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Freethinkers, Christians, atheists & civil discourse
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Civil discourse – an American tradition that seems to have suffered as society has become more impersonal – is back. Well, kind of back.

The Stockton Area Atheists and Freethinkers are returning Wednesday at 8 p.m. to the Manteca Library’s McFall Room for a lecture and a conversation. Meanwhile, those who identify themselves as Christians are gathering at 7:30 p.m. outside in Library Park to offer prayer and testimonial.

The two groups aren’t exactly meeting under one roof and engaging in a polite and sincere give and take of their values and beliefs while searching for common ground.

It’s not that there was acrimony the last time the two groups gathered in the same locale. However, the Christians should not feel a need to post security at the freethinkers’ meeting to assure that no outside troublemakers disrupt the lecture. It wasn’t the intent, but it sent a message of intimidation just as freethinkers posting security outside of a church service would send to Christians.

Everyone should remember that Christians and Freethinkers fought side by side 238 years ago for the same secular ideals of freedom, liberty and human dignity. They have also served together defending America ever since.

Some believe the Christians last time around were crashing the Freethinkers’ party, so to speak. What they were doing was staging a public demonstration of their views or faith depending upon your perspective. They did not – and should never – need the government’s permission to do so.

As for the Atheists and Freethinkers, some wondered why they should even need to gather at all given their beliefs. The assumption, of course, is that atheists shouldn’t have to gather since they have no beliefs to share. That’s not true. They do have beliefs. It’s just that their beliefs are based on secular issues and not ones rooted in religion. Besides, man is a social animal.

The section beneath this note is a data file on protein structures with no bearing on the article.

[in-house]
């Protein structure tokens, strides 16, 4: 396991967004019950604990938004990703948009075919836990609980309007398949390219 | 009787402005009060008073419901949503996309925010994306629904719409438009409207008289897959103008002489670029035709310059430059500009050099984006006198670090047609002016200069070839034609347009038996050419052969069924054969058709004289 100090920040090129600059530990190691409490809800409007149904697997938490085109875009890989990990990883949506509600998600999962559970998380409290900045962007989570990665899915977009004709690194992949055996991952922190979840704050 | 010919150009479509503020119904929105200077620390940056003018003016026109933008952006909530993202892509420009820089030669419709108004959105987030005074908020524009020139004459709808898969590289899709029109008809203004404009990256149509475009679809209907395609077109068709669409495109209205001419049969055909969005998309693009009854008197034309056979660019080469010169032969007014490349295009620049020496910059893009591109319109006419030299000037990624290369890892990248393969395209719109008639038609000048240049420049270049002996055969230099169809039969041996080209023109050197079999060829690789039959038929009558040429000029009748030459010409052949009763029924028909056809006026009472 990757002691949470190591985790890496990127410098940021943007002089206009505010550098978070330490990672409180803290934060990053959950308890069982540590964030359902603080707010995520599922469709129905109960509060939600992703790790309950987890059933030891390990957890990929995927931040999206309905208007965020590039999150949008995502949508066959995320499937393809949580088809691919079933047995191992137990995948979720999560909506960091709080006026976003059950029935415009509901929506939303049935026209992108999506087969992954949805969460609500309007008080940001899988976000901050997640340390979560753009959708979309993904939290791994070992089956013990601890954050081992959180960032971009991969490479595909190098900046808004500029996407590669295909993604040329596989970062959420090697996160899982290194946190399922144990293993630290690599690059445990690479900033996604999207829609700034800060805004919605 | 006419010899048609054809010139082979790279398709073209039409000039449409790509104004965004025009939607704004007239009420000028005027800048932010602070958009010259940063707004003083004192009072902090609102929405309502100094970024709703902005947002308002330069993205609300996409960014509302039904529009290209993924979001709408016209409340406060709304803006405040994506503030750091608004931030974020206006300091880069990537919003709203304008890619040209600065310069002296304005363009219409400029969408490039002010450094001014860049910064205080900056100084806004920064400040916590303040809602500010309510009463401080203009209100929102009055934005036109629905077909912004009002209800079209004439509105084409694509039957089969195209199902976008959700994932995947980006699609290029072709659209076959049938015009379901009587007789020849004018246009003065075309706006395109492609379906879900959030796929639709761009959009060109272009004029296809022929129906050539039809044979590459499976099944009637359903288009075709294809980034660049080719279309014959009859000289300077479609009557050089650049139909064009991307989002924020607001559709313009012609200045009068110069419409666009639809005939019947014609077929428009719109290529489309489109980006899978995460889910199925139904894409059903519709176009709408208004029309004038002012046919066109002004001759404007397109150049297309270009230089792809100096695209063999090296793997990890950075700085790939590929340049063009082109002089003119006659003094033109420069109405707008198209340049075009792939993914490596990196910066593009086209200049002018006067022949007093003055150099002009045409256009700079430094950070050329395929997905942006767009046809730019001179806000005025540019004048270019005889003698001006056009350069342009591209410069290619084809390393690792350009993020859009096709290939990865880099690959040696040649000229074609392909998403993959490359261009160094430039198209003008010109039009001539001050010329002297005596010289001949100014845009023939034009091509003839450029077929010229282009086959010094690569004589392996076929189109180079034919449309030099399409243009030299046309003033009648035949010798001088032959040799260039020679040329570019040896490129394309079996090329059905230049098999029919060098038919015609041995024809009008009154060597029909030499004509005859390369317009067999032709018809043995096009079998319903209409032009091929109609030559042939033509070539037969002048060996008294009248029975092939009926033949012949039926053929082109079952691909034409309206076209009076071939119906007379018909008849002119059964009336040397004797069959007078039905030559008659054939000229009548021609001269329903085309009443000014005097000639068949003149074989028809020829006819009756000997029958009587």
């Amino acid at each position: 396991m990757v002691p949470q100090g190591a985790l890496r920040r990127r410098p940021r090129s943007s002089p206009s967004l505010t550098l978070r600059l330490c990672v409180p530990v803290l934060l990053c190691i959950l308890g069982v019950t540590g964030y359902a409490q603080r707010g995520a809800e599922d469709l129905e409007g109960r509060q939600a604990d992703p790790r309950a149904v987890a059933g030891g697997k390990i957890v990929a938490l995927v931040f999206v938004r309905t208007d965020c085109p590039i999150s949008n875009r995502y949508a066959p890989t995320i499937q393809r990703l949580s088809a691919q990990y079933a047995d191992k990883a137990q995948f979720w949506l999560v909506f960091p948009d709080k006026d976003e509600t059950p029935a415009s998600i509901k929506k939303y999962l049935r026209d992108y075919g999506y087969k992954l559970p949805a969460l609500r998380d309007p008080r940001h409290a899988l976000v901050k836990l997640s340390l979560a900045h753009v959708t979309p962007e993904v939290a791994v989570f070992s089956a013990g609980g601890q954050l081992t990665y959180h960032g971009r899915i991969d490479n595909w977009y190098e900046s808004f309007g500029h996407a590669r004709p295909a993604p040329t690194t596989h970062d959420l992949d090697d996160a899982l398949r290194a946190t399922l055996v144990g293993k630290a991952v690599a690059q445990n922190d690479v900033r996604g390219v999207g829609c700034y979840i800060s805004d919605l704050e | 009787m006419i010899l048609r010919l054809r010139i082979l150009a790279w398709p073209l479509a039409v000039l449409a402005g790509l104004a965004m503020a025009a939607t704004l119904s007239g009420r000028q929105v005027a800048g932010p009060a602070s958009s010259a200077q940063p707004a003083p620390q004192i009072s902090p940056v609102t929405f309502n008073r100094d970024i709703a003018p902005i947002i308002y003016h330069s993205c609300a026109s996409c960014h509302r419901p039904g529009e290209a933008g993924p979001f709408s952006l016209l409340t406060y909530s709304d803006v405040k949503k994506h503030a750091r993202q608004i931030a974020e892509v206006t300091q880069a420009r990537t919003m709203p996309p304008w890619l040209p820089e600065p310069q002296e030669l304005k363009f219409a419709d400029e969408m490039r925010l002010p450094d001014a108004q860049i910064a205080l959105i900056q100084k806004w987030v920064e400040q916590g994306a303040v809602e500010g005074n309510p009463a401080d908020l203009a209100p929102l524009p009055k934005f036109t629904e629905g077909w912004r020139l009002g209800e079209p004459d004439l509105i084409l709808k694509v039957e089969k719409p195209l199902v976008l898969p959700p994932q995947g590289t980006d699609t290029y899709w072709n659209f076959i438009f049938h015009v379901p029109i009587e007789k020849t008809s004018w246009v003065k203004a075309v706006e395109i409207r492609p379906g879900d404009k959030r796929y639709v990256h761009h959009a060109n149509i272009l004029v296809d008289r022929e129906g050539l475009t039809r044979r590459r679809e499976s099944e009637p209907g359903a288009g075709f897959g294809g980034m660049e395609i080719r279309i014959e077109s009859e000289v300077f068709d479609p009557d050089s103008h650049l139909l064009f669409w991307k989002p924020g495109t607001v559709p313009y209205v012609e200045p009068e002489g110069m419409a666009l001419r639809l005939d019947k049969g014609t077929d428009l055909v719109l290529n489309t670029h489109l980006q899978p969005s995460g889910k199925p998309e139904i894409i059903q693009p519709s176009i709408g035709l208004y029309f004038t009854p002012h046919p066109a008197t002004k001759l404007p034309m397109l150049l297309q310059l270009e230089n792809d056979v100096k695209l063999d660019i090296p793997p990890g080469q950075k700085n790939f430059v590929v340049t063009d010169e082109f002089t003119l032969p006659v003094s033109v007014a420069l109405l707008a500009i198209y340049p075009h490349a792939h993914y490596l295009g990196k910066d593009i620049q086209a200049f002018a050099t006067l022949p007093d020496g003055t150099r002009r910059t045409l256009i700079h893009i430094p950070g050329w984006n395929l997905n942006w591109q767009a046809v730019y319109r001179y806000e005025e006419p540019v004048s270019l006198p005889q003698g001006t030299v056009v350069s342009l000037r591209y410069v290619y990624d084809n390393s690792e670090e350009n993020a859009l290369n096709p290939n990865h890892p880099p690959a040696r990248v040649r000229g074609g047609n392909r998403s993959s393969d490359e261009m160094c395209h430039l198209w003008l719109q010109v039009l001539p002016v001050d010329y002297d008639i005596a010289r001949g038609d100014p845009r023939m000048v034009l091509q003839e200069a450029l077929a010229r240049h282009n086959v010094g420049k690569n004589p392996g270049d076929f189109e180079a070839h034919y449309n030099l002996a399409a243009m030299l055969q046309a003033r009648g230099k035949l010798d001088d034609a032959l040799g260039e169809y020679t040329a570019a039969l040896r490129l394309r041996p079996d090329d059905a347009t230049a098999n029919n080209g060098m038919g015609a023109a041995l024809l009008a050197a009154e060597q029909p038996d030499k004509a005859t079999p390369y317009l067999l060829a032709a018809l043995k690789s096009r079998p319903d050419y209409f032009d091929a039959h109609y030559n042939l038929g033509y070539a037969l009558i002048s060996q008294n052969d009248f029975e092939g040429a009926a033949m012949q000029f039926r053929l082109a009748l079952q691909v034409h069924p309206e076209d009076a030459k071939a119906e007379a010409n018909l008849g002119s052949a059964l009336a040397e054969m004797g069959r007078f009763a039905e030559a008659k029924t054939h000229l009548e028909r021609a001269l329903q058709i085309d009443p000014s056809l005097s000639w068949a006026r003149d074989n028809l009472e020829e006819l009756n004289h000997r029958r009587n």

That brings us to what is so refreshing about what is taking place on Wednesday.

The click of a mouse on “like” to commit to a cyber group or thought has replaced face-to-face interaction. At the same time, the exchange of ideas on the Internet is often anything but civil. The coarseness of faceless conversation is encountered everywhere from blogs and Facebook postings to emails. It seems without a real-life connection restraint is abandoned, giving people the green light to not engage but to belittle. And while face-to-face discourse can be anything but civil, cyber communication has created a carte blanche mentality where anything goes no matter how degrading, insulting, inflammatory or vicious.

It is good to see people embrace and identify with their beliefs without resulting to name calling while hiding behind a computer screen or a mobile device.

It is also a great way to find out they are people just like you who often share many of the same values even though they may think differently.

And it is what the Christians, Atheists, and Freethinkers share that is really the point.

They all embrace the same constitutional principles, including freedom of religion. The difference is how rights – especially when it comes to freedom of religion – are applied, controlled, supported, compromised, enforced or delegated by the government.

You won’t meet very many Atheists or Freethinkers that don’t believe Christians have the right to believe what they do. It’s just that they believe there should be secular limitations or checks to make sure it doesn’t infringe on the rights of others.

The same is true of Christians. They are not against atheists and freethinkers for exercising their right not to embrace Christianity. In the context of government and how the right of religion is regulated they do, though, have a distinct differing view.

The strength of America is – and always will be – the ability of those from different walks of life and divergent viewpoints to embrace common ground.

Yes, atheists may not believe in god, but consider what they do believe in. Christians believe in God but they also believe in a lot of things that atheists do.

Christians could very easily ignore the gathering of the Stockton Area Atheists and Freethinkers and go about worshipping on their own. And the atheists and freethinkers could have banned those Christians that ventured into the McFall Room in January from their last gathering and asked questions at the end.

But that would not have sparked a healthy discussion among people, even those who weren’t there, about freedom of religion – one of our fundamental rights as Americans – and what it exactly means.

Civil discourse even if it is two adjoining venues catering to specific beliefs tends to strength the American fabric.


This column is the opinion of executive editor, Dennis Wyatt, and does not necessarily represent the opinion of The Bulletin or Morris Newspaper Corp. of CA. He can be contacted at or 209.249.3519.